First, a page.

I got an alarming phone call this morning. I dropped both of the girls off at school before the 9am start time and went home. Around 10am, the house phone rang. I never answer that phone because no one of importance ever calls on that line. Only telemarketers. Arrena uses that phone to talk to her friends. Chris and I use our cell phones and we are in no danger of using up our minutes (now texting is another issue altogether...). But, Billy grabbed the cordless and brought it to me, pushing the "talk" button just before he thrust the receiver into my hands. I listened and it was an automated message from the school, informing me that Kimmy had an unexcused absence for today. I panicked. She's too innocent to think about skipping school and where would a six-year old go anyways? And even if the thought of skipping occurred to her, she loves school. I saw her walk in with her sister, so where could she be? Could she have been snatched? Could they have lost her...again? I grabbed my cell phone and dialed the school and reached the attendance office and said, "I just got a call that my daughter has an unexcused absence for today, but I dropped her off this morning, so I want to know what is going on." She put me on hold for what seemed like forever. I was imagining crazy scenarios, pacing, ready to race out the door to get to the bottom of her disappearance, and determining that the first course of action should be to summon Arrena to give an account of her sister's whereabouts. Finally the lady came back on the line and said it had been a mistake, that Kimmy was, indeed, in class. Her teacher had marked the wrong student absent. So, then I spent the next quarter of an hour getting my blood pressure back down to normal. When I went to pick them up from school, Arrena got to me first and had to spill the beans that Kimmy had lost her first tooth while at school. My poor little baby! I have dreaded this. She has such a cute little smile with her little baby teeth all lined up. I hated the thought of her losing those teeth. She hates it too. She sees the hodgepodge in Arrena's mouth (adult teeth, baby teeth, gaps where there are currently no teeth) and she wants no part of that. And now she has this little lisp that she didn't have before. It's quite alarming. It's like I took one child to school and got a whole different one back! She does look cute, but I will so miss that smile of hers. She's growing up on me! I took her out in the back yard the other day and took some pictures of her. I knew that she would lose that tooth any day and I wanted a few last shots of that dazzling grin. I hope you enjoy them too. I am amazed at her, though. She is picking up reading like you would not believe. She has surpassed Arrena, though I hate to say that. She sometimes gets frustrated with Arrena's reading speed and will cut her off and read things FOR her. I can't tell whether Arrena is relieved that she doesn't have to read or if she is jealous that her sister can read better than she can. But, I think Kimmy owes a lot of her success TO her sister because she has learned from Arrena. Last year in Kindergarten, she was learning three-letter words with short vowell sounds and that was about it. All the books they read consisted of two and three-letter words with short vowells and a few sight words. That's not an easy feat, to write a book like that, if you think about it. Kimmy has only been in first grade for less than a month, so I doubt she has aquired this much additional skill at school already. She was reading to me the other night and I was AMAZED at the words she could read without help. I believe some of it is that her sharp mind makes logical jumps. She sees where a story is going and fills in the words that should logically come next. But, the rest has to be her recognizing the words. I jotted down some of the ones that amazed me: showed, himself, nobody, baskets, palace, smiled, climb, perhaps, and mystery. Those may seem easy to you, but to a child whose previous books have consisted of lines such as, "Pam is a cat. The cat sat on my lap. I pat the cat," it's not too shabby! The other thing I like about her reading is that she puts feeling and inflection in her recitation too. And she's quick too. She is supposed to read for ten to twenty minutes a night for her "homework"--I have been having to make her read two books (or one more difficult book) because she goes through them so fast. She is highly intelligent. She can tell you about most any animal. And if she doesn't know, she goes and grabs one of her myriad of animal encyclopedias and finds out! It's hard to find the balance of being proud of her and encouraging her while at the same time, not making Arrena feel bad, as though she were in her baby sister's shadow.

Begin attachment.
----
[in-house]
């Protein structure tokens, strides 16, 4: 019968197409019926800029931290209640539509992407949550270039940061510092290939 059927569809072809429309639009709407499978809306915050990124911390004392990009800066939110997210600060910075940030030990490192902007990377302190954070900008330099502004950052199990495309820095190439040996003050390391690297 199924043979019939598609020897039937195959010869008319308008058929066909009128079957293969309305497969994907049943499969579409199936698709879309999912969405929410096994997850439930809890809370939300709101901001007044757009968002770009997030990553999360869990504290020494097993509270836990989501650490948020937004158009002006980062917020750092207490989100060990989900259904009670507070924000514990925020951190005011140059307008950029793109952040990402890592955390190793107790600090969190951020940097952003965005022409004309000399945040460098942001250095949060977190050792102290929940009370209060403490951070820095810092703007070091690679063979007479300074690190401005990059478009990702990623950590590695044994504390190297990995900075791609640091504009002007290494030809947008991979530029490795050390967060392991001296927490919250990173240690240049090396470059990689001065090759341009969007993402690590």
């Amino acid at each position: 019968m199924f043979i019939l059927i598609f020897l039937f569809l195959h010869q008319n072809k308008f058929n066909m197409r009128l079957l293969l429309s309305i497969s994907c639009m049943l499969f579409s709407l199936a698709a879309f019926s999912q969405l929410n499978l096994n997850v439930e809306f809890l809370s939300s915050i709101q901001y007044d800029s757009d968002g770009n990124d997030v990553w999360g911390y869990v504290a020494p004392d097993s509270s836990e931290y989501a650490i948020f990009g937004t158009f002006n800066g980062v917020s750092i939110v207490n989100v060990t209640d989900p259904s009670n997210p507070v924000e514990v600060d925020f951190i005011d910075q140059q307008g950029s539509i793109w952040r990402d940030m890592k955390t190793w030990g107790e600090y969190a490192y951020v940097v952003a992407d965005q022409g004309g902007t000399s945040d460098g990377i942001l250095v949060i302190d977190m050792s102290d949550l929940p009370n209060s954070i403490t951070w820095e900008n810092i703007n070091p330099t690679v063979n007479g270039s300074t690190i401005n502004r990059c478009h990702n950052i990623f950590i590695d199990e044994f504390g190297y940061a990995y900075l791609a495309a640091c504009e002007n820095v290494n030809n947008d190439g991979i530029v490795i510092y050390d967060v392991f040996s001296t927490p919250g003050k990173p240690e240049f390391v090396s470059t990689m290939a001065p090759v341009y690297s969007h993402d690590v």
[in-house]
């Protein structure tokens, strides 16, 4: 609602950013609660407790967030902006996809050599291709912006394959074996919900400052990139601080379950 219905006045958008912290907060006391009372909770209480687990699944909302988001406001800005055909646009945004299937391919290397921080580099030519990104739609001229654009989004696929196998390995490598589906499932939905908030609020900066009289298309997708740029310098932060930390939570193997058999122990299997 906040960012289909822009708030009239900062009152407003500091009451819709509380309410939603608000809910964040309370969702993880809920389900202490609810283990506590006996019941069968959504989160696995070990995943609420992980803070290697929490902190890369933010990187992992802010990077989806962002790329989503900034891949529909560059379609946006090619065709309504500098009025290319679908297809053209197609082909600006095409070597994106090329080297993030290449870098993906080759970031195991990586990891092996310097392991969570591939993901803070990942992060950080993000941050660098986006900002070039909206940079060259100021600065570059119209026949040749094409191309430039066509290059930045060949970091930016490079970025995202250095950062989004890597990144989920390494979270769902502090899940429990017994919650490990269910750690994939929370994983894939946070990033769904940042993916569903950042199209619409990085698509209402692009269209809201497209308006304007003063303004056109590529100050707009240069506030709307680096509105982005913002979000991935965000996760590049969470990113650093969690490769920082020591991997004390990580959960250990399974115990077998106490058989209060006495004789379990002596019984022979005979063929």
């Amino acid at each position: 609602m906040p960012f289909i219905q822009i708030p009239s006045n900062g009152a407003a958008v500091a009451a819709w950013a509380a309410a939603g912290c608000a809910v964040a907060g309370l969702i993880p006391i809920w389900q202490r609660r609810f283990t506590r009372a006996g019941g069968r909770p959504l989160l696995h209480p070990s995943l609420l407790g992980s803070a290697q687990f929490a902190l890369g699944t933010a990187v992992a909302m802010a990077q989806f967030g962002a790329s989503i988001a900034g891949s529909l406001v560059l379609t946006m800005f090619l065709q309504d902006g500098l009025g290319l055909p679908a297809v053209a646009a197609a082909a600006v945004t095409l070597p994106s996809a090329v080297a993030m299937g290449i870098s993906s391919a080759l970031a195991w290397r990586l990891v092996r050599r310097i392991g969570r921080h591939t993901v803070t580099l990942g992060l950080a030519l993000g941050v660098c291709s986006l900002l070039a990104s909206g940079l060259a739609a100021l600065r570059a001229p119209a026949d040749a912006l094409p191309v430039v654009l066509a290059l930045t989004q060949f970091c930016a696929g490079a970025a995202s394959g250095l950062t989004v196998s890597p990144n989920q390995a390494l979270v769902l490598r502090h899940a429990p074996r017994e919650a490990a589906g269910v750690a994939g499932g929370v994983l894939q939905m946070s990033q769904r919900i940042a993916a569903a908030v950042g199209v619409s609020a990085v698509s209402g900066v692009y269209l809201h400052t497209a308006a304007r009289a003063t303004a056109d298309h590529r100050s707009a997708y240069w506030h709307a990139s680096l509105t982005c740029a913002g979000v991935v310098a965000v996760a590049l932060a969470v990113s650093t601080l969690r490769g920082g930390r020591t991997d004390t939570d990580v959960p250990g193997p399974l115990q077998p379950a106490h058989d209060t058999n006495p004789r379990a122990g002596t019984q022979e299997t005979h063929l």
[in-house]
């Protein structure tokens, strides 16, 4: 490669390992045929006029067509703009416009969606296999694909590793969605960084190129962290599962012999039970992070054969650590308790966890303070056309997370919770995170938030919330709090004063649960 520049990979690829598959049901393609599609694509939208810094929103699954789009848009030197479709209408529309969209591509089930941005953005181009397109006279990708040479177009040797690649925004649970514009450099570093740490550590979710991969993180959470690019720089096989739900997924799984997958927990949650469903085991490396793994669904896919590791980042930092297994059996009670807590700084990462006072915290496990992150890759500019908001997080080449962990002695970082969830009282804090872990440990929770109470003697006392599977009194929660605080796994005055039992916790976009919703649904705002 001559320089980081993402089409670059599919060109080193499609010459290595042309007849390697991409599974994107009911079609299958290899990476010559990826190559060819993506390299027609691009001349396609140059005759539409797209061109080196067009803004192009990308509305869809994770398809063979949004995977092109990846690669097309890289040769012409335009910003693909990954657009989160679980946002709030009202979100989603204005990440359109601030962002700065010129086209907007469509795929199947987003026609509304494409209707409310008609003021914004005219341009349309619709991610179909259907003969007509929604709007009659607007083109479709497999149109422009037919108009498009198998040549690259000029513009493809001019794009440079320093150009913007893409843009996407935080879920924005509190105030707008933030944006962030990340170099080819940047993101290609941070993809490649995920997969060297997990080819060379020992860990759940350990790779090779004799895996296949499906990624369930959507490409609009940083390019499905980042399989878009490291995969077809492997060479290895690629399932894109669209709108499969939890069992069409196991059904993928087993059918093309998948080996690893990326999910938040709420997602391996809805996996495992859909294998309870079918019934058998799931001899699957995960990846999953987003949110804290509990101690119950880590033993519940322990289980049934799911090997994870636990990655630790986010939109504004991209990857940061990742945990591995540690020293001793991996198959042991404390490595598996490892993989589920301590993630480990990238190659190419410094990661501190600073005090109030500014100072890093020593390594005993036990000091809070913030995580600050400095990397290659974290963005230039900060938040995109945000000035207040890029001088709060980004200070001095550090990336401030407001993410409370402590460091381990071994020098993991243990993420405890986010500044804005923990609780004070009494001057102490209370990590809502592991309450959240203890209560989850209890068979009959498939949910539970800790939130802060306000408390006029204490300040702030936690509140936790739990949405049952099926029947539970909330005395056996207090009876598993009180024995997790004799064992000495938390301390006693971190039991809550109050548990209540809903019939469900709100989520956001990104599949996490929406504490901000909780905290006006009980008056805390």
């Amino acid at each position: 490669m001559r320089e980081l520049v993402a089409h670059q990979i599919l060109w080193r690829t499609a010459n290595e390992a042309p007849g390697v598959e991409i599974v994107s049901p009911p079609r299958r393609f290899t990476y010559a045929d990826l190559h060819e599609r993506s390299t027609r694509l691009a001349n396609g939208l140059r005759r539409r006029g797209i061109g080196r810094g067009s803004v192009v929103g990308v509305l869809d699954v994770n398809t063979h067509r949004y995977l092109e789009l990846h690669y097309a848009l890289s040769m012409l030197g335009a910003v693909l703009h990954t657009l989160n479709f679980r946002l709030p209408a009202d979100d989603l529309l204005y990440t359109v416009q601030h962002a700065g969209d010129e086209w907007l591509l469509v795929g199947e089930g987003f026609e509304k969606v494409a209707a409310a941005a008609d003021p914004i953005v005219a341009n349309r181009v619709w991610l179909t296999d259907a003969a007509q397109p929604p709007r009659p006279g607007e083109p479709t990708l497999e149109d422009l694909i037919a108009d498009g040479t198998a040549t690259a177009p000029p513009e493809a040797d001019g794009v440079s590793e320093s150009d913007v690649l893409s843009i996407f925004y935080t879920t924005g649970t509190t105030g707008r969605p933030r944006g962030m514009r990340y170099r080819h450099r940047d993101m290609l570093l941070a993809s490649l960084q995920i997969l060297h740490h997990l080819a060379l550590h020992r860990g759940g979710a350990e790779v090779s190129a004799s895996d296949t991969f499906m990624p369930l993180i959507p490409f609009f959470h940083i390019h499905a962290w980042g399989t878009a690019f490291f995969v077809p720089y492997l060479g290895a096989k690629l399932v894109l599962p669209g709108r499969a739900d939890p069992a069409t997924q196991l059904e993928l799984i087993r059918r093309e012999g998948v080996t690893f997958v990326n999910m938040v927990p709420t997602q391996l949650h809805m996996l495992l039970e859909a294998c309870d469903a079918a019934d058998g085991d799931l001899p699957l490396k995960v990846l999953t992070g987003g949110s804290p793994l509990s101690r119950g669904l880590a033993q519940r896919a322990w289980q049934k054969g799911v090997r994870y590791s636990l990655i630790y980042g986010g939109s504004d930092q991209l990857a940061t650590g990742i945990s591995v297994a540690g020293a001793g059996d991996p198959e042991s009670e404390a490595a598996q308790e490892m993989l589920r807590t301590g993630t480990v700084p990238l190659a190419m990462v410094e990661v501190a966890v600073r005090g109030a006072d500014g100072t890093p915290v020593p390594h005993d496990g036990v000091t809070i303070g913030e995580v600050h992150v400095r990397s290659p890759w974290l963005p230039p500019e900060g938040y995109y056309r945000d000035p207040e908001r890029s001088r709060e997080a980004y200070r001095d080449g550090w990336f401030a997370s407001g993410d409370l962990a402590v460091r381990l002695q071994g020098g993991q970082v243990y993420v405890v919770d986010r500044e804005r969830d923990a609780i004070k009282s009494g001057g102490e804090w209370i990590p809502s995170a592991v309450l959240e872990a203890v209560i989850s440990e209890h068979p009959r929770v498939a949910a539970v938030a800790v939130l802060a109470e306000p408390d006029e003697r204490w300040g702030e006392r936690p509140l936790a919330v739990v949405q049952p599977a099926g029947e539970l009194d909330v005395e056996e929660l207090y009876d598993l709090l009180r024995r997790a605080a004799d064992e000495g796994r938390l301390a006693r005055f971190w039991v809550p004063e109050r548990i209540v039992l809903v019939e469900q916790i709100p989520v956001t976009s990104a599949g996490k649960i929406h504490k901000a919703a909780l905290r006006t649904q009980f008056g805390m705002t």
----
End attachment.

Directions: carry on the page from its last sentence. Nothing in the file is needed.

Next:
I am 40 years old and the mother of three children: two girls, ages fourteen and sixteen; and one autistic/bipolar boy, age twelve. I remarried seven years ago. Scott was the first boy I ever dated in high school, but we went our separate ways. Sixteen years later, God brought us together again through Facebook. I majored in Bible at Tennessee Temple University, with a concentration in Women's Ministries. Someday I would like to complete my degree. I used to work as a newborn photographer in a local hospital, but I had to quit and be a stay-at-home mom for my special needs' son. So, I am finding creative ways to spend my time. I am an avid crafter and dabble in all kinds of medium. I especially love to crochet and paint. I recently taught myself how to sew. I also write books and am a hobbyist photographer.
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